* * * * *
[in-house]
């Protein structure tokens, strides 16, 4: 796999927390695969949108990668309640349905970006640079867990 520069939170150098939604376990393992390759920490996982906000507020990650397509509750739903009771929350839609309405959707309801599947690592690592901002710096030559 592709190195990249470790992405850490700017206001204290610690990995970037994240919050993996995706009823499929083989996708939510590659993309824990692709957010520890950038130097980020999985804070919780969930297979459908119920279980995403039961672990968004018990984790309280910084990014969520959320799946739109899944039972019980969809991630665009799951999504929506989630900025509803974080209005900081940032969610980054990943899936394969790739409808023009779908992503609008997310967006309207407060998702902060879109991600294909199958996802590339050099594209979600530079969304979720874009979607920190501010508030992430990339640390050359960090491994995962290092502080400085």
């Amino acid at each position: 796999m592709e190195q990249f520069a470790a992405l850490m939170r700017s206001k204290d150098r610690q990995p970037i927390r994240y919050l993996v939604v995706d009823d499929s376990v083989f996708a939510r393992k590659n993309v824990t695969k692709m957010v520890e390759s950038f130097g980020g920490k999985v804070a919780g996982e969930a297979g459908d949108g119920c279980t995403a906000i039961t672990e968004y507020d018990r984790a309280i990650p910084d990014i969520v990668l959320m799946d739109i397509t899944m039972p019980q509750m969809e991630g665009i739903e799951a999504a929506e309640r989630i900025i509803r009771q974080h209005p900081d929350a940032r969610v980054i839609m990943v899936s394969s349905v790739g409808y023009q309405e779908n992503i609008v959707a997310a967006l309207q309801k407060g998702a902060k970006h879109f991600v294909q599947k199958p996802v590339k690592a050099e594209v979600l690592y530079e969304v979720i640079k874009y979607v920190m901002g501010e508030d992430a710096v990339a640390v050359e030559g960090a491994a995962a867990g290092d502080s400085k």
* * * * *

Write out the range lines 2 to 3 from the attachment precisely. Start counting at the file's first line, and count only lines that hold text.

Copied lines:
């Protein structure tokens, strides 16, 4: 796999927390695969949108990668309640349905970006640079867990 520069939170150098939604376990393992390759920490996982906000507020990650397509509750739903009771929350839609309405959707309801599947690592690592901002710096030559 592709190195990249470790992405850490700017206001204290610690990995970037994240919050993996995706009823499929083989996708939510590659993309824990692709957010520890950038130097980020999985804070919780969930297979459908119920279980995403039961672990968004018990984790309280910084990014969520959320799946739109899944039972019980969809991630665009799951999504929506989630900025509803974080209005900081940032969610980054990943899936394969790739409808023009779908992503609008997310967006309207407060998702902060879109991600294909199958996802590339050099594209979600530079969304979720874009979607920190501010508030992430990339640390050359960090491994995962290092502080400085």
């Amino acid at each position: 796999m592709e190195q990249f520069a470790a992405l850490m939170r700017s206001k204290d150098r610690q990995p970037i927390r994240y919050l993996v939604v995706d009823d499929s376990v083989f996708a939510r393992k590659n993309v824990t695969k692709m957010v520890e390759s950038f130097g980020g920490k999985v804070a919780g996982e969930a297979g459908d949108g119920c279980t995403a906000i039961t672990e968004y507020d018990r984790a309280i990650p910084d990014i969520v990668l959320m799946d739109i397509t899944m039972p019980q509750m969809e991630g665009i739903e799951a999504a929506e309640r989630i900025i509803r009771q974080h209005p900081d929350a940032r969610v980054i839609m990943v899936s394969s349905v790739g409808y023009q309405e779908n992503i609008v959707a997310a967006l309207q309801k407060g998702a902060k970006h879109f991600v294909q599947k199958p996802v590339k690592a050099e594209v979600l690592y530079e969304v979720i640079k874009y979607v920190m901002g501010e508030d992430a710096v990339a640390v050359e030559g960090a491994a995962a867990g290092d502080s400085k």